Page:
It was just another day on the job for Richard Phillips, captain of the Maersk Alabama, the United States-flagged cargo ship that was carrying, among other things, food and agricultural materials for the World Food Program. That all changed when armed Somali pirates boarded the ship. The pirates didn't expect the crew to fight back, nor did they expect Captain Phillips to offer himself as hostage in exchange for the safety of his crew. Thus began the tense five-day standoff that ended in a daring high-seas rescue when U.S. Navy SEALs opened fire and picked off three of the captors. "It never ends like this," Captain Phillips said. And he's right. "A Captain's Duty" tells the life-and-death drama of the career sailor who was held captive on a tiny lifeboat off Somalia's anarchic, gun-plagued shores. A story of adventure and courage it provides the intimate details of this high-seas hostage-taking--the unbearable heat, the death threats, the mock executions, and the escape attempt. When the pirates boarded his ship, Captain Phillips put his experience into action, doing everything he could to safeguard his crew. And when he was held captive by the pirates, he marshaled all his resources to ensure his own survival, withstanding intense physical hardship and an escalating battle of wills. This was it: the moment where training meets instinct, where character is everything. Richard Phillips was ready.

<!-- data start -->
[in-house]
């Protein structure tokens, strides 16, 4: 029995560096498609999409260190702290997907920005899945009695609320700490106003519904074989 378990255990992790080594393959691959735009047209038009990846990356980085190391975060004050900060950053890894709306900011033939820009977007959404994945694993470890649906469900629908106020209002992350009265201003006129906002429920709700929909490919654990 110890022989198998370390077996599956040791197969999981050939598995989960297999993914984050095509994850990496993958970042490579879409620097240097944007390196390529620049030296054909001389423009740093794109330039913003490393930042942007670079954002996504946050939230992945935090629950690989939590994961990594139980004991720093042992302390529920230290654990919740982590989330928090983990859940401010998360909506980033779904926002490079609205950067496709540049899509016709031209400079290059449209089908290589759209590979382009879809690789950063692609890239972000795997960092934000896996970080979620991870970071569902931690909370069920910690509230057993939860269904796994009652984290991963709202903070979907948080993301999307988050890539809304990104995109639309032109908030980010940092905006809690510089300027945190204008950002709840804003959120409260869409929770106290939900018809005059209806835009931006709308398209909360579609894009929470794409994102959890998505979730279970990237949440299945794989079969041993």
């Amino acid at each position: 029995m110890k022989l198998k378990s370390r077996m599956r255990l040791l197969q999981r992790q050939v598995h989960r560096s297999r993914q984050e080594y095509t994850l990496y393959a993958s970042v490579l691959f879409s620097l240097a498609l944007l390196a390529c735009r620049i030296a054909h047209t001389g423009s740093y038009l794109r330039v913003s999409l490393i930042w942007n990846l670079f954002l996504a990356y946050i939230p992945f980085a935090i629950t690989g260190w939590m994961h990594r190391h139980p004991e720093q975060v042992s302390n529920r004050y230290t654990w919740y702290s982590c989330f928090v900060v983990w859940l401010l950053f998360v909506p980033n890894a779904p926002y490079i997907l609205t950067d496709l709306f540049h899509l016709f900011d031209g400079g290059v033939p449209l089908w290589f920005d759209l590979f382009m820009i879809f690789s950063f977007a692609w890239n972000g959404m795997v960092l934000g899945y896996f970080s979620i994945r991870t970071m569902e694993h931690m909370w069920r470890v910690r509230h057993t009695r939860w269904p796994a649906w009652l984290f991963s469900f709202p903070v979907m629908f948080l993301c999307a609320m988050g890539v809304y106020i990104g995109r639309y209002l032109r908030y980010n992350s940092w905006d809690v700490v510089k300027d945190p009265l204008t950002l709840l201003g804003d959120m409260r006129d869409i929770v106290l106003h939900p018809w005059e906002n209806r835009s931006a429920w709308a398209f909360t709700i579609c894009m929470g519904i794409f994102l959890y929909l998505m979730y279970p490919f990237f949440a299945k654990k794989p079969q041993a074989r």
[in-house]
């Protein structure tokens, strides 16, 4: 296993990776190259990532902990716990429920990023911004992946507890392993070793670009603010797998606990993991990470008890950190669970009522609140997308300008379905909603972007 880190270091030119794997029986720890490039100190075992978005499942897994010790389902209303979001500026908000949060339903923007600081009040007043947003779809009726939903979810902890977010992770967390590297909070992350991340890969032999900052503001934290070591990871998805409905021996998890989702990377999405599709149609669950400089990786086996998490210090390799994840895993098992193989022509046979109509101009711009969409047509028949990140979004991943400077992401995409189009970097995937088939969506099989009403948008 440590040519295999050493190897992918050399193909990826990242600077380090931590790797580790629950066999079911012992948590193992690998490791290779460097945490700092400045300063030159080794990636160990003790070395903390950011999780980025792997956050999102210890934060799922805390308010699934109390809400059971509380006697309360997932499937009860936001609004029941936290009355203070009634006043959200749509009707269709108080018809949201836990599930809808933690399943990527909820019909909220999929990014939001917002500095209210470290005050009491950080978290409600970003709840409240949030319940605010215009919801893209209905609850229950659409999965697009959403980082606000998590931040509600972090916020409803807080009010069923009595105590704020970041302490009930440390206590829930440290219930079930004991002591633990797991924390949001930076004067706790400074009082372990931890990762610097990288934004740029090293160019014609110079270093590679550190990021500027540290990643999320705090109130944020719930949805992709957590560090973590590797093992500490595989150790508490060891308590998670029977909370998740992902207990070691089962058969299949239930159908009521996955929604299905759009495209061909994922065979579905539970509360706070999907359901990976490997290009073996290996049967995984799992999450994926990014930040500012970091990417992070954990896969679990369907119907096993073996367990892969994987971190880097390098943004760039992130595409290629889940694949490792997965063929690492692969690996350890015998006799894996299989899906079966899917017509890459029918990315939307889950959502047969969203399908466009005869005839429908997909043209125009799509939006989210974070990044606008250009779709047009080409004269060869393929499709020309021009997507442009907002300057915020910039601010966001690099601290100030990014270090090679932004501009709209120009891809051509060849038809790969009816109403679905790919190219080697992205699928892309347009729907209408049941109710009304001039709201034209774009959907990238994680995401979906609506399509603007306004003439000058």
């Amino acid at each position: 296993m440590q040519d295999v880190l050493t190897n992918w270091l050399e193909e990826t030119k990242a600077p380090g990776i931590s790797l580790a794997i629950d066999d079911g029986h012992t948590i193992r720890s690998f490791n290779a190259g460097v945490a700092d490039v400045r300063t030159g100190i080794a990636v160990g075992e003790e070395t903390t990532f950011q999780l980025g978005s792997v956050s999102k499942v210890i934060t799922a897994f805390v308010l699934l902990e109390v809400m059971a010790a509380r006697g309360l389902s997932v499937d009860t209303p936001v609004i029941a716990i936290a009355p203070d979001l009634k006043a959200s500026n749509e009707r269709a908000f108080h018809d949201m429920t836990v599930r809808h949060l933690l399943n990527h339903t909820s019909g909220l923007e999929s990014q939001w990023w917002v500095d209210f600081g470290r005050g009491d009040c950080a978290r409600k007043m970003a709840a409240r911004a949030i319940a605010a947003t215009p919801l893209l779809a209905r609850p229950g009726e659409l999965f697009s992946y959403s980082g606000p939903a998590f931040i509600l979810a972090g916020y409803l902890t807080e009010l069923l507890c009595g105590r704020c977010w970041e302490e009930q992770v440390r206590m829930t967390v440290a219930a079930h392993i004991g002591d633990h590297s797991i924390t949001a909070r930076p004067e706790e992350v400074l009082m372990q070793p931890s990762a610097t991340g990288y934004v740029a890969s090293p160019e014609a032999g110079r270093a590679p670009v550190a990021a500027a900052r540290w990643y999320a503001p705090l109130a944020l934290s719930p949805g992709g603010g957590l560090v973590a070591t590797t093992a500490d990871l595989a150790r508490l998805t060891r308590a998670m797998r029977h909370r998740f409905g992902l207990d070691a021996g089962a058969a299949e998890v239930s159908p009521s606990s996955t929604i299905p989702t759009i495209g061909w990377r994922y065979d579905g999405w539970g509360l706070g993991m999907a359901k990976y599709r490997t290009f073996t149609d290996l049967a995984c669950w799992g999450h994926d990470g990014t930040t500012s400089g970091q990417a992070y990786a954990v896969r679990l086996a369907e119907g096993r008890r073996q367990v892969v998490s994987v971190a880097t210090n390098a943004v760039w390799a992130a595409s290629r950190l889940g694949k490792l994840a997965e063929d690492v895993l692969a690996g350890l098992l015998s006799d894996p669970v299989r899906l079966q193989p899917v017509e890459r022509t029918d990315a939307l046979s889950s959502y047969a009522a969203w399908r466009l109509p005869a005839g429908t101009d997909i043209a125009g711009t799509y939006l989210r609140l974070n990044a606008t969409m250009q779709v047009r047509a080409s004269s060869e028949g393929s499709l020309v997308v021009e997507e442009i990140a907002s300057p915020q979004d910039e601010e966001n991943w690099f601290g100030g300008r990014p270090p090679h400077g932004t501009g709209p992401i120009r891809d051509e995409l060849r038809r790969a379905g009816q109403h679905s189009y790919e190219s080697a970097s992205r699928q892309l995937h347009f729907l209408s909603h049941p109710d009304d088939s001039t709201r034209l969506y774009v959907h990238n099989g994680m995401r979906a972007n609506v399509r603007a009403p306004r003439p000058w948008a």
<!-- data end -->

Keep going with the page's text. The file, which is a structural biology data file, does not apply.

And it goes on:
Henry Morgan, a twenty-year-old Welshman, arrived in the New World in 1655, hell-bent on making his fortune. Over the next three decades, his exploits in the Caribbean in the service of the English became legend. His daring attacks on the mighty Spanish Empire on land and sea changed the fates of kings and queens. His victories helped shape the destiny of the New World. Morgan gathered disaffected English and European sailors and soldiers, hard-bitten adventurers, runaway slaves, cutthroats and sociopaths and turned them into the fiercest and most feared army in the Western Hemisphere. Sailing out from the English stronghold of Port Royal, Jamaica, 'the wickedest city in the New World', Morgan and his men terrorised Spanish merchant ships and devastated the cities where great riches in silver, gold, and gems lay waiting to be sent to the King of Spain. His last raid, a daring assault on the fabled city of Panama, helped break Spain's solitary hold on the New World for ever. Awash with bloody battles, political intrigues, and a cast of characters more compelling, bizarre and memorable than any found in a Hollywood swashbuckler, EMPIRE OF BLUE WATER brilliantly re-creates the passions and the violence of the age of exploration and empire. What's more, it chillingly depicts the apocalyptic natural disaster that finally ended the pirates' dominion.